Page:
A(n) _____ is an involuntary response to a naturally occurring or unconditioned stimulus.
unconditioned response (UCR)
Since Pavlov's bell did not normally produce salivation, it was the _____ before any conditioning took place.
neutral stimulus (NS)
The repeated pairing of the NS and the UCS is usually called _____.
In Watson's experiment with "Little Albert," the unconditioned stimulus was _____.
B. the loud noise
unconditioned stimulus is
one that unconditionally, naturally and automatically triggers a response
_____ is the kind of learning that applies to voluntary behavior.
A reinforcer that satisfies a basic need like hunger is called a _____.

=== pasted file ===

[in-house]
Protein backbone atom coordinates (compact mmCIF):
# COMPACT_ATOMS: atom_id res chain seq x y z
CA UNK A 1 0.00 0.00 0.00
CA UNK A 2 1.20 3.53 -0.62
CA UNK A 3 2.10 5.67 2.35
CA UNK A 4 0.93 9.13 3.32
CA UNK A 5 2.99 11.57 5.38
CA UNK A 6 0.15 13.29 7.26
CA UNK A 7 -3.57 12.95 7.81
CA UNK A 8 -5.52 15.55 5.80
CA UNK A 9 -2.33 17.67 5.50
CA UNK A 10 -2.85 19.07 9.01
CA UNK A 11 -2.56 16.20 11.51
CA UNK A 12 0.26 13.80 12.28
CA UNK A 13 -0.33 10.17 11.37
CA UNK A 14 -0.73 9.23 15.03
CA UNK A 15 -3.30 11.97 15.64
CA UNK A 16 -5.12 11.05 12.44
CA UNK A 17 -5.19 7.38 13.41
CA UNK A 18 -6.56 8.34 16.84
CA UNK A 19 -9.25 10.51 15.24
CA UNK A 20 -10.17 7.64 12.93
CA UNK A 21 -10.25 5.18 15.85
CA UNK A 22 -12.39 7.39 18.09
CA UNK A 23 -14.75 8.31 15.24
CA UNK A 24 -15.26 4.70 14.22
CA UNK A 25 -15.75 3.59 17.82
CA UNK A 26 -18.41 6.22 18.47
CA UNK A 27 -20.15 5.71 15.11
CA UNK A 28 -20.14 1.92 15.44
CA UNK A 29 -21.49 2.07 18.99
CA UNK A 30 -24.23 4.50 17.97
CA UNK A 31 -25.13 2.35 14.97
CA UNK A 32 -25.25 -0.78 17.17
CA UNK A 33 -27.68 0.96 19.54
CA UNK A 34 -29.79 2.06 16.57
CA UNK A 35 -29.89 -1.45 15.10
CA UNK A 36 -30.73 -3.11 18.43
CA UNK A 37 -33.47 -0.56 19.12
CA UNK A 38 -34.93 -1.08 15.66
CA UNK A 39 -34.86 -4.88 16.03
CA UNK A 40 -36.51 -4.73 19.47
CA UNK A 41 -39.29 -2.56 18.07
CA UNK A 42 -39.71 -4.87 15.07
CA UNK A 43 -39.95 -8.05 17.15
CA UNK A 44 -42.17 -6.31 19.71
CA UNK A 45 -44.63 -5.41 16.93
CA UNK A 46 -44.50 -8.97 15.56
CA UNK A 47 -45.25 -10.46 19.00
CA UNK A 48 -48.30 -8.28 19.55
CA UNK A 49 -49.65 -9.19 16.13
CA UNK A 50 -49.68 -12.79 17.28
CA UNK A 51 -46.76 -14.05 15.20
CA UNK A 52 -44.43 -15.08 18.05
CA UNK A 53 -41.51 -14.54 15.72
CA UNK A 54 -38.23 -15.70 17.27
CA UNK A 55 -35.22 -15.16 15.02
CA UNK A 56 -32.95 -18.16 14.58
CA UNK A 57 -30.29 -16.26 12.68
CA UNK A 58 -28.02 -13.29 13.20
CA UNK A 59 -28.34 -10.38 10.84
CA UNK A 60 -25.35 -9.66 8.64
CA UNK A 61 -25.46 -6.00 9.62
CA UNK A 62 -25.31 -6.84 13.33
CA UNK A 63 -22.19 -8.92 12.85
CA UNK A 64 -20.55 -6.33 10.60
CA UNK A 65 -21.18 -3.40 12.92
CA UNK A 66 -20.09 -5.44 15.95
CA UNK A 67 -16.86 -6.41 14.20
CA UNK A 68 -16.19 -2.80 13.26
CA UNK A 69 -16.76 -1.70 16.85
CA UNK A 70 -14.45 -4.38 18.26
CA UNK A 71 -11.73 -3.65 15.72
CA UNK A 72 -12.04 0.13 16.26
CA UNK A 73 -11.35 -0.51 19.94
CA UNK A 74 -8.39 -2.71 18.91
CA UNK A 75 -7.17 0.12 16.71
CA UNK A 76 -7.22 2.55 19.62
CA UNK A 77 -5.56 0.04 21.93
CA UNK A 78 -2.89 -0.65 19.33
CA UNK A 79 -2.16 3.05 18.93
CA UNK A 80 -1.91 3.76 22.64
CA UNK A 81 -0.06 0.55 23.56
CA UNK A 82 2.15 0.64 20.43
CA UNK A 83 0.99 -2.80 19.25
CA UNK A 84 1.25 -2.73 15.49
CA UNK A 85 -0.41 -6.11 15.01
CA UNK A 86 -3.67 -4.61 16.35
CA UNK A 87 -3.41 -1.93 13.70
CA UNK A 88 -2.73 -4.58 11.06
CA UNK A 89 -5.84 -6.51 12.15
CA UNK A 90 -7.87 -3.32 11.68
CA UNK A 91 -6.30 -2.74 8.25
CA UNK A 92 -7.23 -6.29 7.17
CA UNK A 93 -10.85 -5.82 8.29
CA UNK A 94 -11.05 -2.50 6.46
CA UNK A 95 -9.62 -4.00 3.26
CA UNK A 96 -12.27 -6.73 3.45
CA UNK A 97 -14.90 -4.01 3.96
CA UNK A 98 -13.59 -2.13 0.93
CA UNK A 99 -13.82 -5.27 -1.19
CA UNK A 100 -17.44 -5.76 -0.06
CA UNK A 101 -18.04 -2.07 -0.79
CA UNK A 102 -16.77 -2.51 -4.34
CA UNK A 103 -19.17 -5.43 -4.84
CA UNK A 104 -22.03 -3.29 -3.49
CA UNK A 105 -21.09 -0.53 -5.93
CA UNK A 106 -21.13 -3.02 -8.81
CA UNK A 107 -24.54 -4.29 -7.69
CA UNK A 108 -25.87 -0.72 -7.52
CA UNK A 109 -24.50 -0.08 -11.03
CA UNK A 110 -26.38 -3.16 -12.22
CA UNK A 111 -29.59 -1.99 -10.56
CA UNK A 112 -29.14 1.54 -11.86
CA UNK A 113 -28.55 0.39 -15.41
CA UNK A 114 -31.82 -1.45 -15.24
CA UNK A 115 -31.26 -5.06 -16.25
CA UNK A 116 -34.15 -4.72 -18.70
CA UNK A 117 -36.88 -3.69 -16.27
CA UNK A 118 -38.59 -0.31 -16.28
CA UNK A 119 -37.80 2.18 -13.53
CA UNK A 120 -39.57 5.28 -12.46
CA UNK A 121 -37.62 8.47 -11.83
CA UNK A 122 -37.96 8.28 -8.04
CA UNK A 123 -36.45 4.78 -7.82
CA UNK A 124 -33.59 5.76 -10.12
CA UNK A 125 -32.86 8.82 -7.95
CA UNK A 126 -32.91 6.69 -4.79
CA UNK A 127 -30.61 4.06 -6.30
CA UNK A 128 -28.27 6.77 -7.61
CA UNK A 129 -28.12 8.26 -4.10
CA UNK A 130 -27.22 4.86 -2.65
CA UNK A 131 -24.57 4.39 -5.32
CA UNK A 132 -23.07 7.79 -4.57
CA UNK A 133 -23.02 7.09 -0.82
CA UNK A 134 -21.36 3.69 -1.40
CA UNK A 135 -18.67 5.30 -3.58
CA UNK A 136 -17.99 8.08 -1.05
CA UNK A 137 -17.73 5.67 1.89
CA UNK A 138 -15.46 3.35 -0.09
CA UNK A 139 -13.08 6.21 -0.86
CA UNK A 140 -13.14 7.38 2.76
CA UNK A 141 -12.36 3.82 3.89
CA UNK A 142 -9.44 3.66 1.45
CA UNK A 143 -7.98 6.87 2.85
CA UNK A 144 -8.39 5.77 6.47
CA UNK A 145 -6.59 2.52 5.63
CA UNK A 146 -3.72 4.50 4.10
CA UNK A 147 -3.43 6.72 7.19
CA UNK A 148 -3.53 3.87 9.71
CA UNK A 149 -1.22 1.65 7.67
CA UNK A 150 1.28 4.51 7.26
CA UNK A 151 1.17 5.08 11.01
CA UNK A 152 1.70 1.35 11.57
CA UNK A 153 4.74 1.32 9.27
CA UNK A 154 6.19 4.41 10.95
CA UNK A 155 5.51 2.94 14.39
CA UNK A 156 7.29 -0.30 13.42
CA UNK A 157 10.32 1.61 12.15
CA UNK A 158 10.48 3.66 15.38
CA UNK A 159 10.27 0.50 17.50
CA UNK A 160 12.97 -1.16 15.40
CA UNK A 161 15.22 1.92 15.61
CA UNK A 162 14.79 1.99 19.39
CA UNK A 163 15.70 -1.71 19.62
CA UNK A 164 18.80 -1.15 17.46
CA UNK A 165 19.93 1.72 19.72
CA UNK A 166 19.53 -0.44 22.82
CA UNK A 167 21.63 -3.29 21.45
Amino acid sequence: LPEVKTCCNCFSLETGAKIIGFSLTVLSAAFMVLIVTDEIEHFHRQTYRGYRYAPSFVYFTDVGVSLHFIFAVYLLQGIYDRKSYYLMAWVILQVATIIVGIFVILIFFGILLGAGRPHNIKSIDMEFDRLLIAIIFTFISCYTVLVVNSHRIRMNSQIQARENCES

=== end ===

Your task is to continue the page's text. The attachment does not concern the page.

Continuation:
_____ is an example of a primary reinforcer, whereas _____ is an example of a secondary reinforcer.
D. A candy bar; a gold star
_____ occurs when a reinforcer is provided for each and every correct response.
What approach might suggest that forgetting to pick his mother up at the airport was Henry's unconscious was of saying that he did not welcome her visit?
What historical event created a demand for clinicians that was far greater that the supply?
World War 2
The tendency to view one's own group as superior to others and as the standard for judging the worth of foreign ways is known as?
the proportion of variation among individuals that we can attribute to genes
neurons that carry outgoing information from the central nervous system to the muscles and glands
a neural impulse; a brief electrical charge that travels down an axon
the potential difference between the two sides of the membrane of a nerve cell when the cell is not conducting an impulse
The brains ability to modify itself after some types of injury or illness